This poses a rising risk to movements of oil from the Gulf nations. Australia takes some of this oil, but the biggest customers are China, Japan and South Korea, which happen to be Australia’s three biggest export markets. In other words, the risks to Australia’s economy are, directly and indirectly, pretty large if Iran should succeed in blocking Gulf exports.
But hold on. Why would Iran want to block Gulf oil exports? That’s the main channel for Iran’s own sales of the black stuff. The reason is that the US has effectively choked off Iran’s oil trade through tough sanctions. Iran consistently has said that if it can’t export oil from the Gulf, no one would.
Iran’s economy is shrinking under the US sanctions and unemployment is already at 30 per cent and rising. The Shia regime is under great pressure, and it wants to exert some pressure of its own.
It didn’t have to be this way. Indeed, it wasn’t this way until Trump came along and wilfully, mischievously opened a Pandora’s box. The Islamic Republic of Iran has never been a good international citizen. But until Trump, its most potent threat was contained.
The US under Barack Obama together with Britain, the major European powers plus China and Russia did manage to slam the lid on Iran’s nuclear weapons program.
Under the hard-won Joint Comprehensive Plan of Action, Iran surrendered the key elements of its nuclear bomb-making. In return, the world lifted long-standing economic sanctions. Australia supported the accord.
Inspectors from the International Atomic Energy Agency reported that Iran was meeting the conditions of the deal. Until Trump confected an excuse to walk away from the pact when it still had seven years to run.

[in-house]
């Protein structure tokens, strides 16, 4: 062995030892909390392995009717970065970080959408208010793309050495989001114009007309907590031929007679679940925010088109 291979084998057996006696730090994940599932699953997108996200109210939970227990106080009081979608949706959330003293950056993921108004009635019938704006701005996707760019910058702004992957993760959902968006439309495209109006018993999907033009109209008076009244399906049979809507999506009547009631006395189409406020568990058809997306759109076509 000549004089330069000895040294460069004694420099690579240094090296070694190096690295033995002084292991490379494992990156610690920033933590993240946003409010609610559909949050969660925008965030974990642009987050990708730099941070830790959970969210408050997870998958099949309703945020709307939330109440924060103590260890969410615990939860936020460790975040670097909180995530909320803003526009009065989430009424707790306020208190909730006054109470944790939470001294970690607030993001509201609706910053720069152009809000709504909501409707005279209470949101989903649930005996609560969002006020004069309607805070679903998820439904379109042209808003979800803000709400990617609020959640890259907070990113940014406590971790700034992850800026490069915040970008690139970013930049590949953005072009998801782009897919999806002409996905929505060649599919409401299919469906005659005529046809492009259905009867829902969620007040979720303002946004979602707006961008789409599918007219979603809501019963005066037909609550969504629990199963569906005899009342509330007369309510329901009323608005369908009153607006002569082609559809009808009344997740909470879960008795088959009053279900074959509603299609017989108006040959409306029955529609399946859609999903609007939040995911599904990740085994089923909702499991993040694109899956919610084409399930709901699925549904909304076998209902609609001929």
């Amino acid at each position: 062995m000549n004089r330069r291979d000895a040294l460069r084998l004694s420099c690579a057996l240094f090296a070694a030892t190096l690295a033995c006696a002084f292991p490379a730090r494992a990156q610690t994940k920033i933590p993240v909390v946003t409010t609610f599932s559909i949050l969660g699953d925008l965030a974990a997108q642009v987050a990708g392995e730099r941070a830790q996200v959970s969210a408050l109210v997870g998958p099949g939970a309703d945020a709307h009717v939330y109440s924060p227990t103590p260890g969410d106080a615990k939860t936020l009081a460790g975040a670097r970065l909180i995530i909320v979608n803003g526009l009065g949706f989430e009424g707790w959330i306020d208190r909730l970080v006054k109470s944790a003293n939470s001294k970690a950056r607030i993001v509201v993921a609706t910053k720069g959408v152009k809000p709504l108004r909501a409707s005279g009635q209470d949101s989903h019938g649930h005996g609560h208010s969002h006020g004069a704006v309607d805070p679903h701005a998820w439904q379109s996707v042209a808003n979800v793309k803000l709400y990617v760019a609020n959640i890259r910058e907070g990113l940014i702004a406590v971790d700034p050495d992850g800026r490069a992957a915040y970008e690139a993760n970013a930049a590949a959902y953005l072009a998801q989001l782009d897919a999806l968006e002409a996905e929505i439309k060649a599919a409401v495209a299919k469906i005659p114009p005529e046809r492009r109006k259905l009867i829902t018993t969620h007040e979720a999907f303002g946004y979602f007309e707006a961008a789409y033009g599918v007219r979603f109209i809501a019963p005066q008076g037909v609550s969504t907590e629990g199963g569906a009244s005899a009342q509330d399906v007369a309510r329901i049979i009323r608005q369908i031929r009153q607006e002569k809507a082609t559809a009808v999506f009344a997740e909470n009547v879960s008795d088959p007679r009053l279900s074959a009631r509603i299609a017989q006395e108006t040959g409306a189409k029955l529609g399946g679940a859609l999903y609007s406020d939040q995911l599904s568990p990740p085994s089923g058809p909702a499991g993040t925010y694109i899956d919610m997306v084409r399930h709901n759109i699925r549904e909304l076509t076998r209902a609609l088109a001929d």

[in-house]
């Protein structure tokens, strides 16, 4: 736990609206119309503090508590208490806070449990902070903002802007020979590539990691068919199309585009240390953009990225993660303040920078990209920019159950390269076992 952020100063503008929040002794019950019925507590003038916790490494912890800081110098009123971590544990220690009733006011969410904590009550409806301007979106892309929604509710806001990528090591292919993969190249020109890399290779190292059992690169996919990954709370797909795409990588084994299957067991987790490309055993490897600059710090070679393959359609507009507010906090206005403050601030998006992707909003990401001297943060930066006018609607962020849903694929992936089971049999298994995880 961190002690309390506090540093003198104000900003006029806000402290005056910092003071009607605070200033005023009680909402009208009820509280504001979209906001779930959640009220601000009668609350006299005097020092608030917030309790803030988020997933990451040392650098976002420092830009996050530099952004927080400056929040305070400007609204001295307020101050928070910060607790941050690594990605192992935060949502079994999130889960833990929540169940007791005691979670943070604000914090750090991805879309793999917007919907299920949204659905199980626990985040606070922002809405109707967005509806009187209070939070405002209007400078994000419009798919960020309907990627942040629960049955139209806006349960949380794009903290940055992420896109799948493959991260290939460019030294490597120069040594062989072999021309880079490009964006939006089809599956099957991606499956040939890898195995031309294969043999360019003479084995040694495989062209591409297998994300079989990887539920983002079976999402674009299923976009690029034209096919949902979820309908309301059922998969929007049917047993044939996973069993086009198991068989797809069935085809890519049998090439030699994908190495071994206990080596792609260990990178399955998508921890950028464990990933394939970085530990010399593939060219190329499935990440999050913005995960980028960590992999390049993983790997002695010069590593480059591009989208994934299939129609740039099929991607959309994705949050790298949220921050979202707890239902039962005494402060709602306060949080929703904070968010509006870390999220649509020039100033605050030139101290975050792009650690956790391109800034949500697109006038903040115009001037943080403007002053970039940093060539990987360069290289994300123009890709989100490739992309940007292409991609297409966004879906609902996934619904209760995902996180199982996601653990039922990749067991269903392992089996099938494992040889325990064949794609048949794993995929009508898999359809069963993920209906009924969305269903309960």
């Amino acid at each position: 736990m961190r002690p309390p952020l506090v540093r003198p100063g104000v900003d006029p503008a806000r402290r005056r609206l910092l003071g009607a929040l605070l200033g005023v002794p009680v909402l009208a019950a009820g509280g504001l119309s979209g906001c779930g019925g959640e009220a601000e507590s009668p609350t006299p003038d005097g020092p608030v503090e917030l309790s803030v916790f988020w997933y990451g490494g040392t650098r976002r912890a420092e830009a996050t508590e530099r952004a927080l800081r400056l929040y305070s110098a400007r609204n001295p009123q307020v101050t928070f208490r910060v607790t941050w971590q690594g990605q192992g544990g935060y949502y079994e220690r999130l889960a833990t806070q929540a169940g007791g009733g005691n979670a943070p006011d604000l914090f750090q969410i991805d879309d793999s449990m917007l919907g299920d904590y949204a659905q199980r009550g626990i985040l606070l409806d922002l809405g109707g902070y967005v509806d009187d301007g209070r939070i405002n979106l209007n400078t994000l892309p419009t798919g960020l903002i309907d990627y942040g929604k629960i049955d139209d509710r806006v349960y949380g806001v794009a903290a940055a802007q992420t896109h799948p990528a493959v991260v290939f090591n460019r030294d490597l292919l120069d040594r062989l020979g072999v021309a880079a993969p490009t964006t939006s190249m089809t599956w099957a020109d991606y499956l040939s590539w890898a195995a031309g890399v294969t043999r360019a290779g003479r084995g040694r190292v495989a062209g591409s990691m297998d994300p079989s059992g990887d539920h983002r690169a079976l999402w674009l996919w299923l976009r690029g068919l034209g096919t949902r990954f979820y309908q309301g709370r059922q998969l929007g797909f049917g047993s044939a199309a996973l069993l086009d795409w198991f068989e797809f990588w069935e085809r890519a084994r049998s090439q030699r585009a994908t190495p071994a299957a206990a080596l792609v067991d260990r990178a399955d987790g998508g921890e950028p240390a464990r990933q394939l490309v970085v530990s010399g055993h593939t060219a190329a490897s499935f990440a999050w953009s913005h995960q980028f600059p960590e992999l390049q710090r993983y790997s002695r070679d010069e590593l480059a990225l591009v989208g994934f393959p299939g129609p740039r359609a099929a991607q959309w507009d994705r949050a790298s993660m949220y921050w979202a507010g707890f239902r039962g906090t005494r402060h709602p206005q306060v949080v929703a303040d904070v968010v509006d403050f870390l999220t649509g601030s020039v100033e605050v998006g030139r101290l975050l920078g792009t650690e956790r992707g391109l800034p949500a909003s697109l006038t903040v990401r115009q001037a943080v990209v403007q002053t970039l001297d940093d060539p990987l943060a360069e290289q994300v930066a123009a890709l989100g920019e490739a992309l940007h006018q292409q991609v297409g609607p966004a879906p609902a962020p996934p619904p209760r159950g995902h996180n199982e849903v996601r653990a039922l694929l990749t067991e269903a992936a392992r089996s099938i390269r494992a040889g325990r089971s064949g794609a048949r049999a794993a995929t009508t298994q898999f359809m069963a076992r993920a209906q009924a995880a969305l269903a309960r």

It was an act of vandalism. Trump wrecked the nuclear accord because, he said, it wasn’t tough enough. At the urging of Israel and Saudi Arabia, Trump also wants to force Iran to stop its sponsorship of international terror groups including Hamas and Hezbollah. So he tore up a very good deal in supposed pursuit of the perfect deal.
It was also an act of vanity. Whatever Obama had done, Trump wanted the opposite. So he opened a Pandora’s box. What’s more, he did so against the wishes of all the other signatories, and other supporters of the deal such as Australia. These are some of the nations the US is now asking for help.
Trump is asking some 60 countries to help keep Persian Gulf oil flowing by providing naval and air escort for commercial shipping.
The aim of Operation Sentinel, according to the new US Defence Secretary, Mike Esper, is to “de-escalate by deterring an escalation – any unnecessary provocation that leads to an unnecessary conflict”.
Under the Pottery Barn rule, named after an American pottery retailer and made famous by former US Secretary of State Colin Powell, “you break it, you own it”. There would be some justice in saying to Trump, you broke it, you own it.
This is the position taken by Germany, one of the signatories to the nuclear deal, which has now refused to join Operation Sentinel.
But Australia will end up saying yes. Our oil stockpile is precarious at a scant 26 days’ supply, thanks to years of negligence in Canberra. The Morrison government’s proposed solution? As the Herald disclosed on Monday, it’s to ask the US for access to their emergency stockpile in the event of a crisis.
This is a cheapskate solution that does not genuinely improve Australian resilience; it would only make it more reliant on the US in a time of crisis.
But above and beyond all of that is the principle at stake in the Persian Gulf. Operation Sentinel would seek to guarantee freedom of navigation of a vital international sea route. Today it’s in the Middle East. But uppermost in Canberra is the fear that freedom of navigation could one day come under threat in south-east Asia.
Beijing already unilaterally asserted an air defence identification zone that threatened freedom of aviation in the East China Sea. The US immediately rejected the claim by flying B-52 bombers through it.
In the event of similar Chinese acts of exclusion in future, Australia wants to ensure that freedom of navigation and freedom of aviation are enforced everywhere. And that the US will be encouraged to defend them once again.
The Morrison government hasn’t yet made a formal decision and details remain to be discussed, but in weekend talks with Esper and the US Secretary of State, Mike Pompeo, there was a clear agreement in principle. The deal isn’t done but it’s as good as.
Peter Hartcher is international editor.
Peter Hartcher is political editor and international editor of The Sydney Morning Herald.